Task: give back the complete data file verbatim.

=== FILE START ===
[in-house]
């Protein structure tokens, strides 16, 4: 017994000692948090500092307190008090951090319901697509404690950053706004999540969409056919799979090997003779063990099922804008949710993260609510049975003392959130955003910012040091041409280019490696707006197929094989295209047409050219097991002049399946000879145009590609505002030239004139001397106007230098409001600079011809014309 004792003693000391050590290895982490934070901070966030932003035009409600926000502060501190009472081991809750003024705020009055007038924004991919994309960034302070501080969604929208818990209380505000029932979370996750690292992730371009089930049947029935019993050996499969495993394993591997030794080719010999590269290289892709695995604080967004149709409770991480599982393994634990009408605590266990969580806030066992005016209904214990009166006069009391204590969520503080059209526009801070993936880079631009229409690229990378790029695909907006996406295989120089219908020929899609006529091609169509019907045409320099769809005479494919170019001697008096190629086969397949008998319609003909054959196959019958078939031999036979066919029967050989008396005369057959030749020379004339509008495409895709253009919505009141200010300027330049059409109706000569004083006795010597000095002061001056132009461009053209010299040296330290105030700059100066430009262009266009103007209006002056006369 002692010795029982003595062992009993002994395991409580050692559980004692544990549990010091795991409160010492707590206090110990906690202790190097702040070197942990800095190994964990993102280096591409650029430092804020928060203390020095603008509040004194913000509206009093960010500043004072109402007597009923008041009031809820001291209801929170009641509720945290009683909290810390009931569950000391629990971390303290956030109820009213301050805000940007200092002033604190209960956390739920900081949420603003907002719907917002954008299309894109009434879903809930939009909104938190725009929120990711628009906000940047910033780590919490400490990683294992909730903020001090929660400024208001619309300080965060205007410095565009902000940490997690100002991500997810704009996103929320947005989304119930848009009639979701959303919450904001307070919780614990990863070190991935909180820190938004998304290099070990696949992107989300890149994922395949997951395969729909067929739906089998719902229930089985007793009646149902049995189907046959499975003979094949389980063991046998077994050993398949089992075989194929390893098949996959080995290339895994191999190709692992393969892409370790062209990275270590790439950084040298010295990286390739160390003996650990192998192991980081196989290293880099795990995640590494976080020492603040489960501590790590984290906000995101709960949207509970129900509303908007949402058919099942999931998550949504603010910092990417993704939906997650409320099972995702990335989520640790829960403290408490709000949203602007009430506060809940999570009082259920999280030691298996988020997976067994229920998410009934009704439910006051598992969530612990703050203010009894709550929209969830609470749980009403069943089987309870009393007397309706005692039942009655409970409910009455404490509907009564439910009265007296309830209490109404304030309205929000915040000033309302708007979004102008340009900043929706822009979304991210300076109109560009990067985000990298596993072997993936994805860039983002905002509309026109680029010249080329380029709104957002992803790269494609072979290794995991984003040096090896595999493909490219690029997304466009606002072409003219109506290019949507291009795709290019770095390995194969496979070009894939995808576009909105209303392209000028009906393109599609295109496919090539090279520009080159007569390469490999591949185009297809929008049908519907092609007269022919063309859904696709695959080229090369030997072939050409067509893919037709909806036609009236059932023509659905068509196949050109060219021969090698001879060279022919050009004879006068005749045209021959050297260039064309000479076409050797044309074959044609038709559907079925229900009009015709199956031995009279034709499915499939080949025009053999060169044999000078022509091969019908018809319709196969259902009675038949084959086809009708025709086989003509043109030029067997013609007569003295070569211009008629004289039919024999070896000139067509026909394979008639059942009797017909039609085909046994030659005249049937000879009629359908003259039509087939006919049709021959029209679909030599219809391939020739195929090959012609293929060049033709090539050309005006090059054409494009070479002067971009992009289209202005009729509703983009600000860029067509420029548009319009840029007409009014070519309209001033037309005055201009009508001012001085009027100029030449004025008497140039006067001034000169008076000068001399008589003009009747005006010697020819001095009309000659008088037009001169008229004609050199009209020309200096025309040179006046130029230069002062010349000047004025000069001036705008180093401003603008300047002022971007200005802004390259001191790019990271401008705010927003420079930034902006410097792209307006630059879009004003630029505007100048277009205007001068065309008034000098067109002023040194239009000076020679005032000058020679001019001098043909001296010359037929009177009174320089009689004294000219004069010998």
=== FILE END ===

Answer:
[in-house]
């Protein structure tokens, strides 16, 4: 017994000692948090500092307190008090951090319901697509404690950053706004999540969409056919799979090997003779063990099922804008949710993260609510049975003392959130955003910012040091041409280019490696707006197929094989295209047409050219097991002049399946000879145009590609505002030239004139001397106007230098409001600079011809014309 004792003693000391050590290895982490934070901070966030932003035009409600926000502060501190009472081991809750003024705020009055007038924004991919994309960034302070501080969604929208818990209380505000029932979370996750690292992730371009089930049947029935019993050996499969495993394993591997030794080719010999590269290289892709695995604080967004149709409770991480599982393994634990009408605590266990969580806030066992005016209904214990009166006069009391204590969520503080059209526009801070993936880079631009229409690229990378790029695909907006996406295989120089219908020929899609006529091609169509019907045409320099769809005479494919170019001697008096190629086969397949008998319609003909054959196959019958078939031999036979066919029967050989008396005369057959030749020379004339509008495409895709253009919505009141200010300027330049059409109706000569004083006795010597000095002061001056132009461009053209010299040296330290105030700059100066430009262009266009103007209006002056006369 002692010795029982003595062992009993002994395991409580050692559980004692544990549990010091795991409160010492707590206090110990906690202790190097702040070197942990800095190994964990993102280096591409650029430092804020928060203390020095603008509040004194913000509206009093960010500043004072109402007597009923008041009031809820001291209801929170009641509720945290009683909290810390009931569950000391629990971390303290956030109820009213301050805000940007200092002033604190209960956390739920900081949420603003907002719907917002954008299309894109009434879903809930939009909104938190725009929120990711628009906000940047910033780590919490400490990683294992909730903020001090929660400024208001619309300080965060205007410095565009902000940490997690100002991500997810704009996103929320947005989304119930848009009639979701959303919450904001307070919780614990990863070190991935909180820190938004998304290099070990696949992107989300890149994922395949997951395969729909067929739906089998719902229930089985007793009646149902049995189907046959499975003979094949389980063991046998077994050993398949089992075989194929390893098949996959080995290339895994191999190709692992393969892409370790062209990275270590790439950084040298010295990286390739160390003996650990192998192991980081196989290293880099795990995640590494976080020492603040489960501590790590984290906000995101709960949207509970129900509303908007949402058919099942999931998550949504603010910092990417993704939906997650409320099972995702990335989520640790829960403290408490709000949203602007009430506060809940999570009082259920999280030691298996988020997976067994229920998410009934009704439910006051598992969530612990703050203010009894709550929209969830609470749980009403069943089987309870009393007397309706005692039942009655409970409910009455404490509907009564439910009265007296309830209490109404304030309205929000915040000033309302708007979004102008340009900043929706822009979304991210300076109109560009990067985000990298596993072997993936994805860039983002905002509309026109680029010249080329380029709104957002992803790269494609072979290794995991984003040096090896595999493909490219690029997304466009606002072409003219109506290019949507291009795709290019770095390995194969496979070009894939995808576009909105209303392209000028009906393109599609295109496919090539090279520009080159007569390469490999591949185009297809929008049908519907092609007269022919063309859904696709695959080229090369030997072939050409067509893919037709909806036609009236059932023509659905068509196949050109060219021969090698001879060279022919050009004879006068005749045209021959050297260039064309000479076409050797044309074959044609038709559907079925229900009009015709199956031995009279034709499915499939080949025009053999060169044999000078022509091969019908018809319709196969259902009675038949084959086809009708025709086989003509043109030029067997013609007569003295070569211009008629004289039919024999070896000139067509026909394979008639059942009797017909039609085909046994030659005249049937000879009629359908003259039509087939006919049709021959029209679909030599219809391939020739195929090959012609293929060049033709090539050309005006090059054409494009070479002067971009992009289209202005009729509703983009600000860029067509420029548009319009840029007409009014070519309209001033037309005055201009009508001012001085009027100029030449004025008497140039006067001034000169008076000068001399008589003009009747005006010697020819001095009309000659008088037009001169008229004609050199009209020309200096025309040179006046130029230069002062010349000047004025000069001036705008180093401003603008300047002022971007200005802004390259001191790019990271401008705010927003420079930034902006410097792209307006630059879009004003630029505007100048277009205007001068065309008034000098067109002023040194239009000076020679005032000058020679001019001098043909001296010359037929009177009174320089009689004294000219004069010998």